so – i was thinking a few weeks ago that I hadn’t been able to get hold of any Juliet Berto films other than Celine and Julie. So I’ve been searching pretty regularly on ebay recently and I finally found a DVD copy of Duelle.
Duelle was released in 1976, and is in a way the logical film to follow up Celine and Julie – it was t Jacques Rivette’s next film, and as well as Berto.it stars Bulle Ogier (Camille from Celine and Julie). It received a very limited release outside France.
I received the DVD on Christmas Eve (so a welcome extra Christmas present). The film is in French, not a language I speak with any fluency, and was not subtitled. Of course I knew that when I bought it – but what the hell – I thought I could watch it – guess the plot and enjoy the photography.
Anyway – a bit of research after Christmas – google as ever is my best friend – and I found an amazing website that allows people to share, upload and download film subtitles – and on there – someone has very helpfully put English subtitles for Duelle.
So subtitles downloaded – what to do with them. Google again – and apparently there is a free plug in for windows media player that lets you add a subtitle file to a video. That downloaded – but couldn’t make it work – despite loads of people on various forums saying it was foolproof and simple. Well it fooled me.
Another hour of search and download and failure before I found VLC media player. A freeward product that can play DVD movies and merge in separate subtitle files. Success at last. Watched the first few minutes of the film to find that the subtitles were out of sync with the sound track by about five seconds, the text came up before the speech so you had to predict who might be saying what.
Google again – and more freeware – subtitle workshop – which allows you to edit and re-sync the titles. Finally, after about four hours I got to watch Duelle – in French – with English subtitles.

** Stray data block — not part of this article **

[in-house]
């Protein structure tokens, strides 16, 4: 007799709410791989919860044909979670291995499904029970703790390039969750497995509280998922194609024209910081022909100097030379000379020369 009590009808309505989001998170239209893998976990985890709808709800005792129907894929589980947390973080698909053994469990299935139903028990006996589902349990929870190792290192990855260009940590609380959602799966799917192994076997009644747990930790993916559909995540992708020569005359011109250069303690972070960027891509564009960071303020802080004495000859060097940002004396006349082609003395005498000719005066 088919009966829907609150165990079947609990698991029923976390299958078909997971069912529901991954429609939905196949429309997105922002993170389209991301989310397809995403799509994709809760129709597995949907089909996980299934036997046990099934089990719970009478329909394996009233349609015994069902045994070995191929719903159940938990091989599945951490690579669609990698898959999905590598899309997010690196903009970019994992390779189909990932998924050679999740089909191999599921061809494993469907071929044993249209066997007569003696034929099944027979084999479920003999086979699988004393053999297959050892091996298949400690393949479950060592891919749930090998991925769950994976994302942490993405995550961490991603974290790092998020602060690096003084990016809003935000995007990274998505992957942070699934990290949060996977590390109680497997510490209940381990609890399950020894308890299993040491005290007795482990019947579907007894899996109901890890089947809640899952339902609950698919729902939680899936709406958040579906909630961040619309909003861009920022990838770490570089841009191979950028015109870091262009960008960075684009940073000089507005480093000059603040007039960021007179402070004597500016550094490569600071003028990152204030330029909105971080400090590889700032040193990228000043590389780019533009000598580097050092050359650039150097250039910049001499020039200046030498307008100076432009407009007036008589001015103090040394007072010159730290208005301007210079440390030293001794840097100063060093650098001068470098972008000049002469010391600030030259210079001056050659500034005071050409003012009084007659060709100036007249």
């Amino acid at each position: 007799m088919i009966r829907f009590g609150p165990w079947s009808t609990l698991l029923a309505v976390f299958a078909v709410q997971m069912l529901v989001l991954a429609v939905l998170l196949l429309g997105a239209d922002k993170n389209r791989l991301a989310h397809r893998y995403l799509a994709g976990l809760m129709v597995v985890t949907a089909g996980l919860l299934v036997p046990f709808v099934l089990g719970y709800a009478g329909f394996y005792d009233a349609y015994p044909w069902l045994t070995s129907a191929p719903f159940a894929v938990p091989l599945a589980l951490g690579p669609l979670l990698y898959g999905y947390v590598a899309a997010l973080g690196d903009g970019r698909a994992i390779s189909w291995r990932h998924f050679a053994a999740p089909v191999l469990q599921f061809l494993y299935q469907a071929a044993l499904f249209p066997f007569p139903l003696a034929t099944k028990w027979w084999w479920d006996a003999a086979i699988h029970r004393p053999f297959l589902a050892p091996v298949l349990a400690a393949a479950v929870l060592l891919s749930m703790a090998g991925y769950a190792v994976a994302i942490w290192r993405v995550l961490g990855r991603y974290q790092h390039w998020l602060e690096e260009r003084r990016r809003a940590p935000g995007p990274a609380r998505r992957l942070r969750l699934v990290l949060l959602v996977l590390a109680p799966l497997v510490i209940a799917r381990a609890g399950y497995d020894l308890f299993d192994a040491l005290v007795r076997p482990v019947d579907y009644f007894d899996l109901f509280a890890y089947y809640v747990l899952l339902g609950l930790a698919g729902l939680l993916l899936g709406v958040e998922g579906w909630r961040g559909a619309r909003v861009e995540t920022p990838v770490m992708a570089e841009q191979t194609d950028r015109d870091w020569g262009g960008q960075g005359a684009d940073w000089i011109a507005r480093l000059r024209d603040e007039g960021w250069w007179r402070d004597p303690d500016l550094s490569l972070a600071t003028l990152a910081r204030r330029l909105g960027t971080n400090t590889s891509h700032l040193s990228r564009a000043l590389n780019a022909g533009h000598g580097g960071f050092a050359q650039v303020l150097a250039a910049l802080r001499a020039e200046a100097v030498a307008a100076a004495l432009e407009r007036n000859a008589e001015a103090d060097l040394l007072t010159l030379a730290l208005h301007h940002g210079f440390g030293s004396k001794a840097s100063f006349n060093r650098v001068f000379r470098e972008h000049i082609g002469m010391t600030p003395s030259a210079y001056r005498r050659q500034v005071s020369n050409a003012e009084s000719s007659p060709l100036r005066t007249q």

I was just so impressed by my techie wizardry!. The verdict on the film – a wonderful lost masterpiece of course.
IMBD says www.imdb.com/title/tt0074443/
Alan Fish on Wonders In the Dark says:
Duelle is not listed in virtually any major film book, from film guides to the mighty tomes of the critical elite, it’s disappeared like one of its ethereal protagonists. Maybe Rivette is his own Keyser Soze, and the greatest trick he ever pulled was making you think Duelle didn’t exist. One hesitates to say too much about the plot of Duelle – it can be fatal you know – and I’ll limit myself to saying it’s about the search for the magical Fairy Godmother crystal by two vengeful Gods who want to wreak havoc on the earth all the year round rather than be phantoms a mere 40 days a year. Gods and humans alike seek the stone, and many die, Malory-like, in the attempt.
There are essences of numerous films before and since, and though the majority are from Rivette’s own oeuvre, those who have seen Harry Kumel’s Malpertuis will have the advantage of everyone else. Fans of Antonioni will also find much to appreciate, not least in a final showdown on a grassy park not dissimilar to one immortalised in Blow-Up. The Fairy Godmother stone is both a MacGuffin to end them all and the very meaning of existence itself. Or else it is nothing, for that’s what Duelle is about really; everything and nothing. About the reduction of everything to a state where two plus two is no longer four and all the walls of time and space collapse. The two rival goddesses are Queen Mabs of the mind, trying to extend their existence from one reality to another, and it’s appropriate that they are played – and played is the right word, for all the world’s a magical playground for Rivette – by two of his mainstays, Bulle Ogier and Juliet Berto. Ogier in particular is hard to forget, a Mab in androgynous modern dress, slinking around like a malnourished baroque vampire. It’s impossible to describe for those not in the know, but its effect is symbolised in the new moon, like a cinematic Stonehenge aligned directly to be lit by the rising moon not on a Salstice, but on the first full moon in spring. Even now, writing after seeing it again, one expects to wake up still; there is no Duelle. It doesn’t exist, a dream described like those in the film, aquariums in the night.